• SAR no. 929 became President Steyn Gold Mine no. 6.
  • SAR no. 932 became President Brand Gold Mine no. 8.
  • SAR no. 933 became President Steyn Gold Mine no. 7 and later Freegold no. 7.
  • SAR no. 936 went to ISCOR in Pretoria and later became Tavistock Colliery no. 1.
  • SAR no. 938 went to President Brand Gold Mine for spare parts.
  • SAR no. 940 went to ISCOR in Pretoria, later became South Witbank Colliery no. 6 and then Umgala Colliery no. 1 at Utrecht.
  • SAR no. 943 went to South Witbank Coal Mine and later became Tavistock Colliery no. 3.
  • SAR no. 944 became Free State Geduld Gold Mine no. 6 and later Freegold no. 6.
  • SAR no. 945 became Free State Saaiplaas Gold Mine no. 2.
  • SAR no. 946 went to Blue Circle Cement in Lichtenburg and is now part of a static display at the Andries Beyers Farming Museum in Lichtenburg.[6][11]


As built, the Class 11 had a gap between the running boards and the walkway in front of the smokebox, with a stirrup-type step attached to the front edge of each running board and without side steps at the locomotive's front. Many were later modified by having slanted extensions added between the running boards and the front walkway to replace the stirrup, and with side steps added next to the leading wheels. Some were modified in this way while still in SAR service, while others were done in various styles by their post-SAR industrial owners, as illustrated below.[12]

While most other SAR locomotives with Belpaire fireboxes were later reboilered with the Watson Standard boilers which were introduced in the 1930s, no Class 11 locomotive ever underwent this modification. They served in the SAR for seventy years, plus several more years in industrial service, while retaining the distinctive appearance which comes with a Belpaire firebox.[7]


The main picture and the following photographs illustrate some of the modifications done to the running boards of the Class 11 locomotive, as well as the SAR and industrial liveries which were applied to it.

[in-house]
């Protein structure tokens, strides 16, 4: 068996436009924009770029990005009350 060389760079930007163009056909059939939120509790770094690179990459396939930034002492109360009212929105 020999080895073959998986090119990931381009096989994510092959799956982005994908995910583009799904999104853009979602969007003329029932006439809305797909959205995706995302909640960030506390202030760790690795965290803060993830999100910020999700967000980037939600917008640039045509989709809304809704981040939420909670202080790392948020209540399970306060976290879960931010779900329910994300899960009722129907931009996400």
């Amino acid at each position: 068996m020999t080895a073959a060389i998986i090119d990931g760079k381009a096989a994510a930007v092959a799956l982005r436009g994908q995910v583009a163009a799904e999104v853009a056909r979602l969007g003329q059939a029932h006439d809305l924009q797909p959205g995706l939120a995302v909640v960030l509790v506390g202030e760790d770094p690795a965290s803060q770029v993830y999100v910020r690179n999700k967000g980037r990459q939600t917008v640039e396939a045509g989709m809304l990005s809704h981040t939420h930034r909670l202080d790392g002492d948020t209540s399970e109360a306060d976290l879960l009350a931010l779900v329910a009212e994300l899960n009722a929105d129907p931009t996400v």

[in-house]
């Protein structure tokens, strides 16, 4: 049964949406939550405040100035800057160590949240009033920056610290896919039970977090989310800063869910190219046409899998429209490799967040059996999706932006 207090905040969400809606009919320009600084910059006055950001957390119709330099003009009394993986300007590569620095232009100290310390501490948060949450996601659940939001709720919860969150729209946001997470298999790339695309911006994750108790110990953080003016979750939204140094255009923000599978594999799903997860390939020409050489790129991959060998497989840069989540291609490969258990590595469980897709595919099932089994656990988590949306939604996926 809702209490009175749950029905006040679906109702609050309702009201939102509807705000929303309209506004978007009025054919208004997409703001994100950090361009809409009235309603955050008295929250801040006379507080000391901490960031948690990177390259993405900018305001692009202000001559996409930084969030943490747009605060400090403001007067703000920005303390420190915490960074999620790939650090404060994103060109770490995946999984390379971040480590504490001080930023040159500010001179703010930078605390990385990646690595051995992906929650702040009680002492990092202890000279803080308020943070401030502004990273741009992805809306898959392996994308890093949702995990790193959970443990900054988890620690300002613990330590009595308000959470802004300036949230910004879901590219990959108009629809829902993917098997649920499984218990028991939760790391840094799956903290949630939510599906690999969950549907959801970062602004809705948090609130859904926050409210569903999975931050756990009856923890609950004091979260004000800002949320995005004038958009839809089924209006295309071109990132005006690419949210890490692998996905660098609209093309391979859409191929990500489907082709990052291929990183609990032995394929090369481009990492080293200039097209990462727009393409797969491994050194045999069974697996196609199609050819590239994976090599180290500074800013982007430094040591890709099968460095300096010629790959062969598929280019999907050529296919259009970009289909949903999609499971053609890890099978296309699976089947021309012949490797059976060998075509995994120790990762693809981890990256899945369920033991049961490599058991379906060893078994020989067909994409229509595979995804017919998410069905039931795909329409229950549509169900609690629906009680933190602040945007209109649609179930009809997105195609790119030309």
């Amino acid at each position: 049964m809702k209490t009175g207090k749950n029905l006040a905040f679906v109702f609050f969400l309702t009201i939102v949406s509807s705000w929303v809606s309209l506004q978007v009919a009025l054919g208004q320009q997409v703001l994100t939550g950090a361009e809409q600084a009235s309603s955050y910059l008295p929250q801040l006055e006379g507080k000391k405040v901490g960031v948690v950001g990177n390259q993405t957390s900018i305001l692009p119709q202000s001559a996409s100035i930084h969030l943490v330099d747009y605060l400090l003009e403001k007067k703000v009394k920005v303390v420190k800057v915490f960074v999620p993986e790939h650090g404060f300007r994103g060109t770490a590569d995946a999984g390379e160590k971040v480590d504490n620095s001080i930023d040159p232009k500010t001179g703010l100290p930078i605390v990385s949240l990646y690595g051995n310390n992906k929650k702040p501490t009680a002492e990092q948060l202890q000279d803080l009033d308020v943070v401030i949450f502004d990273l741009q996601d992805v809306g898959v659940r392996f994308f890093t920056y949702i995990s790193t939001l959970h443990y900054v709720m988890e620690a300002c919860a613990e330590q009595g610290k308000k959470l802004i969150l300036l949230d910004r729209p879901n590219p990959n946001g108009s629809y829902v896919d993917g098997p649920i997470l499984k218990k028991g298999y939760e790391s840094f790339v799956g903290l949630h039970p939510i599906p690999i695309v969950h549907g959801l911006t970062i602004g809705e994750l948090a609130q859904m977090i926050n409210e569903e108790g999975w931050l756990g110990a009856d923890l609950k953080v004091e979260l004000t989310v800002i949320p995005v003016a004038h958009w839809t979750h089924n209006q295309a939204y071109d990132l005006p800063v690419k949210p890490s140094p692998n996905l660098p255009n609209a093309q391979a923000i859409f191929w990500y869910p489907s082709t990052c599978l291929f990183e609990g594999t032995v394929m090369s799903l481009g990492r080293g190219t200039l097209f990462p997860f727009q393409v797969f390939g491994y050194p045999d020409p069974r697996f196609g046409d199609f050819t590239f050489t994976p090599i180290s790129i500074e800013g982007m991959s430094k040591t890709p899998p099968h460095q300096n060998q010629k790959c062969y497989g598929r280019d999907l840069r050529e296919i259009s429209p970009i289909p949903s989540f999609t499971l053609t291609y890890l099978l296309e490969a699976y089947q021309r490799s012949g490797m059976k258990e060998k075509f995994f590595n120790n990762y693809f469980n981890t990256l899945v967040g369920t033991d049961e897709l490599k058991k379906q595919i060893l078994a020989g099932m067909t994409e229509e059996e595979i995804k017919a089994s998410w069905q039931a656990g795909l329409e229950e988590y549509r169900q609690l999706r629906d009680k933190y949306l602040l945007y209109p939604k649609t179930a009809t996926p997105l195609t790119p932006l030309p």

1. ^ a b c d e f Holland, D.F. (1971). Steam Locomotives of the South African Railways, Volume 1: 1859-1910 (1st ed.). Newton Abbott, Devon: David & Charles. pp. 130–131. ISBN 978-0-7153-5382-0. 
  2. ^ a b c d e Espitalier, T.J.; Day, W.A.J. (1945). The Locomotive in South Africa - A Brief History of Railway Development. Chapter VI - Imperial Military Railways and C.S.A.R. (Continued). South African Railways and Harbours Magazine, February 1945. pp. 97-99.
  3. ^ a b c Classification of S.A.R. Engines with Renumbering Lists, issued by the Chief Mechanical Engineer's Office, Pretoria, January 1912, pp. 9, 12, 15, 36-37 (Reprinted in April 1987 by SATS Museum, R.3125-6/9/11-1000)
  4. ^ a b c d Paxton, Leith; Bourne, David (1985). Locomotives of the South African Railways (1st ed.). Cape Town: Struik. pp. 10–11, 54. ISBN 0869772112. 
  5. ^ North British Locomotive Company works list, compiled by Austrian locomotive historian Bernhard Schmeiser
  6. ^ a b c d e Durrant, A E (1989). Twilight of South African Steam (1st ed.). Newton Abbott, London: David & Charles. p. 58. ISBN 0715386387. 
  7. ^ a b South African Railways and Harbours Locomotive Diagram Book, 2'0" & 3'6" Gauge Steam Locomotives, 15 August 1941, as amended
  8. ^ The South African Railways - Historical Survey. Editor George Hart, Publisher Bill Hart, Sponsored by Dorbyl Ltd., Published c. 1978, p. 25.
  9. ^ a b Holland, D.F. (1972). Steam Locomotives of the South African Railways, Volume 2: 1910-1955 (1st ed.). Newton Abbott, Devon: David & Charles. pp. 47, 32–33. ISBN 978-0-7153-5427-8. 
  10. ^ Espitalier, T.J.; Day, W.A.J. (1945). The Locomotive in South Africa - A Brief History of Railway Development. Chapter VII - South African Railways (Continued). South African Railways and Harbours Magazine, September 1945. p. 673.
  11. ^ a b Middleton, John N. (2002). Railways of Southern Africa Locomotive Guide - 2002 (as amended by Combined Amendment List 4, January 2009) (2nd, Dec 2002 ed.). Herts, England: Beyer-Garratt Publications. p. 18. 
  12. ^ SAR Class 11 946 (2-8-2)